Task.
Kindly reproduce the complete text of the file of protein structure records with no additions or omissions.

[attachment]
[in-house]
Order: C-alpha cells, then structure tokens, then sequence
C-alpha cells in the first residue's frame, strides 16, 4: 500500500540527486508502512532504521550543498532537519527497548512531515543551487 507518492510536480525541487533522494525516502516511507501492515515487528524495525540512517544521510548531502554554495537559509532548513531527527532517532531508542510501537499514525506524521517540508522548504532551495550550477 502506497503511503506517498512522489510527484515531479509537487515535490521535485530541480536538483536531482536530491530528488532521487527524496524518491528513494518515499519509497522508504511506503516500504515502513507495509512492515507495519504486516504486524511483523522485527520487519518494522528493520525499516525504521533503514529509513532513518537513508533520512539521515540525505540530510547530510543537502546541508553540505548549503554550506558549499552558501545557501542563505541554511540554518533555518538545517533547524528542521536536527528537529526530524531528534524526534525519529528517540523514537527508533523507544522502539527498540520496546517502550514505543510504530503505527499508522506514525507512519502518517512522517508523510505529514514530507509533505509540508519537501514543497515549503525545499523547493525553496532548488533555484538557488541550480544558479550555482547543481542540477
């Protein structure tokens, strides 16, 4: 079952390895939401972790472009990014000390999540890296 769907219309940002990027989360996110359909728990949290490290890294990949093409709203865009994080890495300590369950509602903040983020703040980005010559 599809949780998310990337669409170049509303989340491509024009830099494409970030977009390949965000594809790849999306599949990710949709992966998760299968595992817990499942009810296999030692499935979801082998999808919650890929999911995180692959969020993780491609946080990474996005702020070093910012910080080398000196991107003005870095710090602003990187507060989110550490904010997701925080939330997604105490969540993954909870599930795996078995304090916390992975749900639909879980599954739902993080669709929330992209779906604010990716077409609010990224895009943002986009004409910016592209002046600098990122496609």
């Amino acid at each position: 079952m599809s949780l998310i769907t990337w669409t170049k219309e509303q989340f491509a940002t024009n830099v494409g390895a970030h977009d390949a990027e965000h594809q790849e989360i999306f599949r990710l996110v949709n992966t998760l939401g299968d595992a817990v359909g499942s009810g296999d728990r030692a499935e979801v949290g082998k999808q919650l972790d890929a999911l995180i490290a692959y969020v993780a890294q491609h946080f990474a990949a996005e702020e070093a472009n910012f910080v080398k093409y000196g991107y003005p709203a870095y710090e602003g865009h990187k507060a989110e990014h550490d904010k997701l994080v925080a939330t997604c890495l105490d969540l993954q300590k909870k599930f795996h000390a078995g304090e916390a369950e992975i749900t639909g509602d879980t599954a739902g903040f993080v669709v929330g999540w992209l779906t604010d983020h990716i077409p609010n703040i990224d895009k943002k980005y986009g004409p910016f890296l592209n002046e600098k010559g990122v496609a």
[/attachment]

[in-house]
Order: C-alpha cells, then structure tokens, then sequence
C-alpha cells in the first residue's frame, strides 16, 4: 500500500540527486508502512532504521550543498532537519527497548512531515543551487 507518492510536480525541487533522494525516502516511507501492515515487528524495525540512517544521510548531502554554495537559509532548513531527527532517532531508542510501537499514525506524521517540508522548504532551495550550477 502506497503511503506517498512522489510527484515531479509537487515535490521535485530541480536538483536531482536530491530528488532521487527524496524518491528513494518515499519509497522508504511506503516500504515502513507495509512492515507495519504486516504486524511483523522485527520487519518494522528493520525499516525504521533503514529509513532513518537513508533520512539521515540525505540530510547530510543537502546541508553540505548549503554550506558549499552558501545557501542563505541554511540554518533555518538545517533547524528542521536536527528537529526530524531528534524526534525519529528517540523514537527508533523507544522502539527498540520496546517502550514505543510504530503505527499508522506514525507512519502518517512522517508523510505529514514530507509533505509540508519537501514543497515549503525545499523547493525553496532548488533555484538557488541550480544558479550555482547543481542540477
């Protein structure tokens, strides 16, 4: 079952390895939401972790472009990014000390999540890296 769907219309940002990027989360996110359909728990949290490290890294990949093409709203865009994080890495300590369950509602903040983020703040980005010559 599809949780998310990337669409170049509303989340491509024009830099494409970030977009390949965000594809790849999306599949990710949709992966998760299968595992817990499942009810296999030692499935979801082998999808919650890929999911995180692959969020993780491609946080990474996005702020070093910012910080080398000196991107003005870095710090602003990187507060989110550490904010997701925080939330997604105490969540993954909870599930795996078995304090916390992975749900639909879980599954739902993080669709929330992209779906604010990716077409609010990224895009943002986009004409910016592209002046600098990122496609």
């Amino acid at each position: 079952m599809s949780l998310i769907t990337w669409t170049k219309e509303q989340f491509a940002t024009n830099v494409g390895a970030h977009d390949a990027e965000h594809q790849e989360i999306f599949r990710l996110v949709n992966t998760l939401g299968d595992a817990v359909g499942s009810g296999d728990r030692a499935e979801v949290g082998k999808q919650l972790d890929a999911l995180i490290a692959y969020v993780a890294q491609h946080f990474a990949a996005e702020e070093a472009n910012f910080v080398k093409y000196g991107y003005p709203a870095y710090e602003g865009h990187k507060a989110e990014h550490d904010k997701l994080v925080a939330t997604c890495l105490d969540l993954q300590k909870k599930f795996h000390a078995g304090e916390a369950e992975i749900t639909g509602d879980t599954a739902g903040f993080v669709v929330g999540w992209l779906t604010d983020h990716i077409p609010n703040i990224d895009k943002k980005y986009g004409p910016f890296l592209n002046e600098k010559g990122v496609a």